CMA suggests regulatory levers to curb ‘potential competition risk’ from hub and spoke dispensing policy


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The Competition and Market Authority (CMA) has suggested regulatory levers to curb “potential competition risk” from hub and spoke dispensing.

In its response to the hub and spoke dispensing consultation, led by the Department for Health and Social Care (DHSC) last week, the competition watchdog said that a pro-active approach to monitoring the effect of hub and spoke dispensing and subsequent early consideration of any competition concerns was likely to be more effective and potentially less costly than any “ex-post enforcement any ex-post enforcement or unpicking of subsequently embedded competition issues”.

The competition watchdog has made a few suggestions to identify and remove the barriers to competition that might emerge with the new business models entering the market. It has asked the department to enable a “more level playing field”.

“Smaller independent pharmacies should, have improved access to automation and new dispensing models,” it said.

Welcoming the opportunity to engage with the DHSC, CMA encourages the department to pro-actively monitor the impact of this policy, to engage with industry as the ‘hub’ market develops, and to consider ways of encouraging competition.

The watchdog’s response highlights that effective competition between firms that supply medicines to pharmacies is important to delivering better outcomes to pharmacies, patients and the NHS.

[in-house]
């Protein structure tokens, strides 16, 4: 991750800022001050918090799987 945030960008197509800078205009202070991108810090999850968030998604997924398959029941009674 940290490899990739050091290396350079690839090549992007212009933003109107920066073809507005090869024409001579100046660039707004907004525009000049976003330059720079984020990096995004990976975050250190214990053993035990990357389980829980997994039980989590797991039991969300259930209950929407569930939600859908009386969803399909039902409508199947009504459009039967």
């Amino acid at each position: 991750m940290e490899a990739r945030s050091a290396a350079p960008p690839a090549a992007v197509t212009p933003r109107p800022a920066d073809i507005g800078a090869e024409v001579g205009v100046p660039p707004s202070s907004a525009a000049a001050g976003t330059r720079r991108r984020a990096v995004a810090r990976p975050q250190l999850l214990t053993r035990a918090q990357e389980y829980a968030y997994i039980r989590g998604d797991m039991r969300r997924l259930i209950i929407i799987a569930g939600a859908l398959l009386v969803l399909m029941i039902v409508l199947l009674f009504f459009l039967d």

“There may be potential longer-term competition risks in the supply chain if the market develops in such a way that pharmacies’ access to medicines is through an increasingly limited number of hub suppliers. The complexity of this market and nature of dispensing arrangements may serve to exacerbate this risk,” said CMA, in its response to impact assessment.

While agreeing that the impact of the policy should be monitored, CMA said: “The impact assessment sets out that it is difficult at this stage to predict how the market will develop and that this policy and market would particularly benefit from ongoing monitoring or periodic review.”

CMA has advised the department to commits to monitoring or reviewing the implementation of the policy, and how the hub market develops and the impacts of this on the wider supply chain.

It also suggested that the department should identify any barriers to competition that emerge, particularly in relation to new entry to the hub market or pharmacies experiencing friction in switching between hubs by engaging with industry as the market develops.

Gareth Jones, director of corporate affairs at the National Pharmacy Association (NPA) commented on the CMA’s response to hub and spoke dispensing consultation.

He said: “The CMA clearly recognises the potential competition risks from hub and spoke dispensing, which the NPA brought to their attention several months ago.

“We agree with CMA’s call on government to put in place new regulatory levers to reduce those risks.

“The NPA has already suggested a multi-pronged approach, including removing direct to pharmacy and limited wholesaler schemes so that any registered provider meeting standards can operate in this market. Switching hub provider must also be made as easy as possible for pharmacies.

“As everyone knows in health care, prevention is better than cure. So it is good that the CMA is recommending close monitoring of the market from the start, to enable early intervention on reduced competition.”


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